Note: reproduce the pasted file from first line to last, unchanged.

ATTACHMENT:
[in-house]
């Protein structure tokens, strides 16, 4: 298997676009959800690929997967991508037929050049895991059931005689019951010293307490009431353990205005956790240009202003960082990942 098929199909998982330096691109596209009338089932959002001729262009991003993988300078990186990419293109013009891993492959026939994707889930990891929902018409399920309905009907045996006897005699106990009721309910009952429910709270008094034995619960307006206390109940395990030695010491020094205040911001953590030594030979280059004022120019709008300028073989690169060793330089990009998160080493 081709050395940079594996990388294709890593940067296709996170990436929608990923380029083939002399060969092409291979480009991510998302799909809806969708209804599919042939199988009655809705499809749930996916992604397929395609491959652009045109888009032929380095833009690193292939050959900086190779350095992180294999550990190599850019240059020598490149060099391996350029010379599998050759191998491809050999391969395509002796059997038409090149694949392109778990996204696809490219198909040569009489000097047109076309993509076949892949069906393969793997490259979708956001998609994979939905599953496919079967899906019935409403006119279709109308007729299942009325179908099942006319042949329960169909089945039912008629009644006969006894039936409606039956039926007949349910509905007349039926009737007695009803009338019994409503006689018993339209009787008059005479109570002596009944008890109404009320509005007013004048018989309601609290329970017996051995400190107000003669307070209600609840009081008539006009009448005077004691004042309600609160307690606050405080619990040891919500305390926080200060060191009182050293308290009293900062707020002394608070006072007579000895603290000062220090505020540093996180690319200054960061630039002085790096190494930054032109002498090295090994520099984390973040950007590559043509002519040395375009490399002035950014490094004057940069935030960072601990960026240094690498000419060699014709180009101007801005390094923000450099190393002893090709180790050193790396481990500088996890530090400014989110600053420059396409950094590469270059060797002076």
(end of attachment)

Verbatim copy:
[in-house]
């Protein structure tokens, strides 16, 4: 298997676009959800690929997967991508037929050049895991059931005689019951010293307490009431353990205005956790240009202003960082990942 098929199909998982330096691109596209009338089932959002001729262009991003993988300078990186990419293109013009891993492959026939994707889930990891929902018409399920309905009907045996006897005699106990009721309910009952429910709270008094034995619960307006206390109940395990030695010491020094205040911001953590030594030979280059004022120019709008300028073989690169060793330089990009998160080493 081709050395940079594996990388294709890593940067296709996170990436929608990923380029083939002399060969092409291979480009991510998302799909809806969708209804599919042939199988009655809705499809749930996916992604397929395609491959652009045109888009032929380095833009690193292939050959900086190779350095992180294999550990190599850019240059020598490149060099391996350029010379599998050759191998491809050999391969395509002796059997038409090149694949392109778990996204696809490219198909040569009489000097047109076309993509076949892949069906393969793997490259979708956001998609994979939905599953496919079967899906019935409403006119279709109308007729299942009325179908099942006319042949329960169909089945039912008629009644006969006894039936409606039956039926007949349910509905007349039926009737007695009803009338019994409503006689018993339209009787008059005479109570002596009944008890109404009320509005007013004048018989309601609290329970017996051995400190107000003669307070209600609840009081008539006009009448005077004691004042309600609160307690606050405080619990040891919500305390926080200060060191009182050293308290009293900062707020002394608070006072007579000895603290000062220090505020540093996180690319200054960061630039002085790096190494930054032109002498090295090994520099984390973040950007590559043509002519040395375009490399002035950014490094004057940069935030960072601990960026240094690498000419060699014709180009101007801005390094923000450099190393002893090709180790050193790396481990500088996890530090400014989110600053420059396409950094590469270059060797002076």